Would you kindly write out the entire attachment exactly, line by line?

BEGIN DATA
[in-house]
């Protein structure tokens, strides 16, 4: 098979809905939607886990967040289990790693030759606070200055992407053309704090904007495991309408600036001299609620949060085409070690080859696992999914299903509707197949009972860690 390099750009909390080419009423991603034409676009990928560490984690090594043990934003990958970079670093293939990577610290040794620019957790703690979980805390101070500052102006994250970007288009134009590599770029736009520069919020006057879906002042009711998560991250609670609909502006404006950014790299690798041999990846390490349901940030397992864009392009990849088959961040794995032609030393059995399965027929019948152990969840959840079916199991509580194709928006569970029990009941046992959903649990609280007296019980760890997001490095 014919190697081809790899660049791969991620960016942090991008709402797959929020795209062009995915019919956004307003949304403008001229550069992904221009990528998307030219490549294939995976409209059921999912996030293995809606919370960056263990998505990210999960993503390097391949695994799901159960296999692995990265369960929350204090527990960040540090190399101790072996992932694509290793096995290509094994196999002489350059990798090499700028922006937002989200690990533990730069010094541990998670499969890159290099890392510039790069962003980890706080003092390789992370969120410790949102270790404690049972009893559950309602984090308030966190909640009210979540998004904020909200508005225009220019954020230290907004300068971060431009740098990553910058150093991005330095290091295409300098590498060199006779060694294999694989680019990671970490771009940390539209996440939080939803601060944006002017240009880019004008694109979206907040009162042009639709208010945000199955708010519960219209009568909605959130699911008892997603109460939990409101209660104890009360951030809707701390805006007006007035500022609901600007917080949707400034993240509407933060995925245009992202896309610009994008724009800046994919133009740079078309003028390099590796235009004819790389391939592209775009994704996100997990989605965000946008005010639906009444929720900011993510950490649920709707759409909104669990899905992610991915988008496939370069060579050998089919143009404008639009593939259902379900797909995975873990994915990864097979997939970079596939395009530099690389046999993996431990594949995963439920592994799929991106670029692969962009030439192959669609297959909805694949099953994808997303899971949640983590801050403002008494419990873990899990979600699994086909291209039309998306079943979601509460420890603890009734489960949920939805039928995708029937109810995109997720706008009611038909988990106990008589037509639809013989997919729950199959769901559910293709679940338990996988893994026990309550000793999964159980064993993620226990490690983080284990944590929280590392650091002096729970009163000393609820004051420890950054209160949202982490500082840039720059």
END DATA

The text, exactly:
[in-house]
């Protein structure tokens, strides 16, 4: 098979809905939607886990967040289990790693030759606070200055992407053309704090904007495991309408600036001299609620949060085409070690080859696992999914299903509707197949009972860690 390099750009909390080419009423991603034409676009990928560490984690090594043990934003990958970079670093293939990577610290040794620019957790703690979980805390101070500052102006994250970007288009134009590599770029736009520069919020006057879906002042009711998560991250609670609909502006404006950014790299690798041999990846390490349901940030397992864009392009990849088959961040794995032609030393059995399965027929019948152990969840959840079916199991509580194709928006569970029990009941046992959903649990609280007296019980760890997001490095 014919190697081809790899660049791969991620960016942090991008709402797959929020795209062009995915019919956004307003949304403008001229550069992904221009990528998307030219490549294939995976409209059921999912996030293995809606919370960056263990998505990210999960993503390097391949695994799901159960296999692995990265369960929350204090527990960040540090190399101790072996992932694509290793096995290509094994196999002489350059990798090499700028922006937002989200690990533990730069010094541990998670499969890159290099890392510039790069962003980890706080003092390789992370969120410790949102270790404690049972009893559950309602984090308030966190909640009210979540998004904020909200508005225009220019954020230290907004300068971060431009740098990553910058150093991005330095290091295409300098590498060199006779060694294999694989680019990671970490771009940390539209996440939080939803601060944006002017240009880019004008694109979206907040009162042009639709208010945000199955708010519960219209009568909605959130699911008892997603109460939990409101209660104890009360951030809707701390805006007006007035500022609901600007917080949707400034993240509407933060995925245009992202896309610009994008724009800046994919133009740079078309003028390099590796235009004819790389391939592209775009994704996100997990989605965000946008005010639906009444929720900011993510950490649920709707759409909104669990899905992610991915988008496939370069060579050998089919143009404008639009593939259902379900797909995975873990994915990864097979997939970079596939395009530099690389046999993996431990594949995963439920592994799929991106670029692969962009030439192959669609297959909805694949099953994808997303899971949640983590801050403002008494419990873990899990979600699994086909291209039309998306079943979601509460420890603890009734489960949920939805039928995708029937109810995109997720706008009611038909988990106990008589037509639809013989997919729950199959769901559910293709679940338990996988893994026990309550000793999964159980064993993620226990490690983080284990944590929280590392650091002096729970009163000393609820004051420890950054209160949202982490500082840039720059």